8. & 9. “Can I trust you?” / “Are you telling me the truth?”
Asking this question point blank is never a good idea. For one thing, it puts your partner on the defensive immediately. For another thing, you can never trust the answer you’re getting.
This is because if you’re not fundamentally sure you can trust someone, then asking them whether or not you can trust them will only drive you crazier.
When it comes to people getting jealous and possessive in relationships, Mark Manson, author of Models, says, “It’s really simple: either you trust your partner or you don’t. If you trust your partner, then shut your mouth. If you don’t trust your partner, do everyone a favor and dump them.
“‘Well, what if I trust them but they lie to me anyway?’ Then trust that one day you will find out. Dishonest people cannot hide their dishonesty forever. Eventually it will surface and be obvious. And on that day, dump them.” Kind of harsh, but definitely straightforward.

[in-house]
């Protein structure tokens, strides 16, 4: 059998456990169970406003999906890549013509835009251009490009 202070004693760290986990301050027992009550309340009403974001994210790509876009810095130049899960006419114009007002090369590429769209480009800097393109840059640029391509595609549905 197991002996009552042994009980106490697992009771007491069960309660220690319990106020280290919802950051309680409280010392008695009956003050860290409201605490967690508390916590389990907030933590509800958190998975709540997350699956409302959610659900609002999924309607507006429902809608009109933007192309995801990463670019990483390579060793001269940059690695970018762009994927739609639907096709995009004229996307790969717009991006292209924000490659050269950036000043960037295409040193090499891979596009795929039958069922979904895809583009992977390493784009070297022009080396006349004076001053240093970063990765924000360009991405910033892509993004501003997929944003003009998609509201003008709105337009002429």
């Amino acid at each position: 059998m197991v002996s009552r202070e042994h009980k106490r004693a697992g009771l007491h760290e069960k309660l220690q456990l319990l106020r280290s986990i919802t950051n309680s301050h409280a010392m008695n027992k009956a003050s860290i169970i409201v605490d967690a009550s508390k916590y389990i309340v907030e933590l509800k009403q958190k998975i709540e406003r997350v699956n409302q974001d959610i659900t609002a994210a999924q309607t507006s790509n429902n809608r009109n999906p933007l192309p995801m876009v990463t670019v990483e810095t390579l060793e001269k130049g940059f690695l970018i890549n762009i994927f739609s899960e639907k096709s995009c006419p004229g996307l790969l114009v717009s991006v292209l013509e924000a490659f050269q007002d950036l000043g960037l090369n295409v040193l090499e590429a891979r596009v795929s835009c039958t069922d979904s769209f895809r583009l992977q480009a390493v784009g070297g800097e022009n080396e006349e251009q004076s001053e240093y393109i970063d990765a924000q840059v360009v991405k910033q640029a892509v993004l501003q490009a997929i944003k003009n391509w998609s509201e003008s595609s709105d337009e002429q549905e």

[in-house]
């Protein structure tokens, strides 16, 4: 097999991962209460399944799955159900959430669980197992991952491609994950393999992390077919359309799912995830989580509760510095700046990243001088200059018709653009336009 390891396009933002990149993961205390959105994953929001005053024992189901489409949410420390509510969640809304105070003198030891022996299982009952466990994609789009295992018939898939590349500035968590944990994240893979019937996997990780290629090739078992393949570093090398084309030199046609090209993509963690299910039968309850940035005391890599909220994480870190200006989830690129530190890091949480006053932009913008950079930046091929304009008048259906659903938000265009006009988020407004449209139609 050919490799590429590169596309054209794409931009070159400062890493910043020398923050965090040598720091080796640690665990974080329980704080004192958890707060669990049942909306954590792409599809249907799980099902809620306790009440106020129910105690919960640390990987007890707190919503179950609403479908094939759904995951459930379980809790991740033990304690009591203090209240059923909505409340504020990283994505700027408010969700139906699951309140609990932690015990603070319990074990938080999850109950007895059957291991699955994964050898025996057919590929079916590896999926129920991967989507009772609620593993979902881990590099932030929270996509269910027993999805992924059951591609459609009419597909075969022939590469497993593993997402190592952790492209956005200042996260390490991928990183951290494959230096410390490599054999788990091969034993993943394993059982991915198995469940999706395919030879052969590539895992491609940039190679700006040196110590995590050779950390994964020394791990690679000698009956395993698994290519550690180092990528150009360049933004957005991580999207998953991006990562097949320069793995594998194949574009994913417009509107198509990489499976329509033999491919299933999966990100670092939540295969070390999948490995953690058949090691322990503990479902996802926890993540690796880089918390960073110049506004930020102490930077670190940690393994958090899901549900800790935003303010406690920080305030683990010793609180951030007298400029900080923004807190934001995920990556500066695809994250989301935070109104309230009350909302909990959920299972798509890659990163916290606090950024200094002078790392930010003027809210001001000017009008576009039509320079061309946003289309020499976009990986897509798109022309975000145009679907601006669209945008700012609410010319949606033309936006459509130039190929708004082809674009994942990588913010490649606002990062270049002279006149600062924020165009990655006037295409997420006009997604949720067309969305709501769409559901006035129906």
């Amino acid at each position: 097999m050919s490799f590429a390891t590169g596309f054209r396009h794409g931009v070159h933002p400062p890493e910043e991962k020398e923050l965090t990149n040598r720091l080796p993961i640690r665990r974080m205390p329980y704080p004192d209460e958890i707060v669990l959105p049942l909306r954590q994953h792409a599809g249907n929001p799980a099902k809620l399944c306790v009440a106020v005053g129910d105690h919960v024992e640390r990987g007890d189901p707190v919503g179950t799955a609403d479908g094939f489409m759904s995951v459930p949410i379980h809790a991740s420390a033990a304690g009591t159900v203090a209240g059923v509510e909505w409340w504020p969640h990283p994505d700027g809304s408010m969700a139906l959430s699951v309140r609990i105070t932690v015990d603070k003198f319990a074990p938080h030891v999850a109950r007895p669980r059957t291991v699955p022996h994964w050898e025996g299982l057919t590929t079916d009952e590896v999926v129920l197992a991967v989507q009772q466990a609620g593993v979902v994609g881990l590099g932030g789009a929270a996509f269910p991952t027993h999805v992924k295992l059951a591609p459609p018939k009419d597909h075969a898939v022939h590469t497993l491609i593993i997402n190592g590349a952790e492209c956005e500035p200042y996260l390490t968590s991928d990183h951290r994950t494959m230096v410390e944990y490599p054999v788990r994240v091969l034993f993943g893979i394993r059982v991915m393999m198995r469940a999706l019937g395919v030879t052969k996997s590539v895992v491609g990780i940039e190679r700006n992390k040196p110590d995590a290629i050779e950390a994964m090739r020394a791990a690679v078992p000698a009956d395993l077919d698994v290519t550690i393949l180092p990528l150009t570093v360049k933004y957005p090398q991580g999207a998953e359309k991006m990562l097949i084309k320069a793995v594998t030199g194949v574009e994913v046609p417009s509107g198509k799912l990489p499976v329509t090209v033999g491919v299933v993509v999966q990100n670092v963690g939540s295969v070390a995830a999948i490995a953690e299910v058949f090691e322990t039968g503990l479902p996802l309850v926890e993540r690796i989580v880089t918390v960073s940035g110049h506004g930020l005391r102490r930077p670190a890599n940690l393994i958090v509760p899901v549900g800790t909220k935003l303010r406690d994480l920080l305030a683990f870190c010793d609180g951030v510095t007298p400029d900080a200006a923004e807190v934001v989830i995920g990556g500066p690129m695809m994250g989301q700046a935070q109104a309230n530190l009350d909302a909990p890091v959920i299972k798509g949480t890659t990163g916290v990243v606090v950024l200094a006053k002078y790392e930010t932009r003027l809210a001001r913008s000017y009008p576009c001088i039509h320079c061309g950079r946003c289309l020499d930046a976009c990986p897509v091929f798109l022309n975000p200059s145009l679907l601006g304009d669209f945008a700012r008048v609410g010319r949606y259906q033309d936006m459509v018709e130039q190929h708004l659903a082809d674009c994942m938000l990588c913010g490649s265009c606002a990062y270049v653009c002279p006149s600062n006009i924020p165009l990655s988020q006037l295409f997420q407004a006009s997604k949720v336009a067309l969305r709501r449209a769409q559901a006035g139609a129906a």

10. “If you knew it would make me uncomfortable, then why did you bring it up?”
A quality relationship does not settle for the pseudo-comfort of avoidance. It thrives on the genuine comfort of two people who are transparent with each other and themselves for the purpose of deepening intimacy and fulfillment.
In order for your relationship to thrive, you have to be willing to talk about difficult and uncomfortable things and comfort yourself when the topic at hand feels confronting.
As Dr. David Schnarch suggests, in order for an emotionally committed relationship to be fulfilling, we have to be willing and able to soothe ourselves independently within the relationship.
It is challenging to self-soothe and self-confront at once. That is for sure. It means coming to terms with the parts of us that we may not like to see so much, like our own fears, anxieties, and insecurities.
It is as rewarding as it is difficult, though.
Taking a look at what’s really going on inside with openness and curiosity means an ever-improving relationship and an ever-improving life.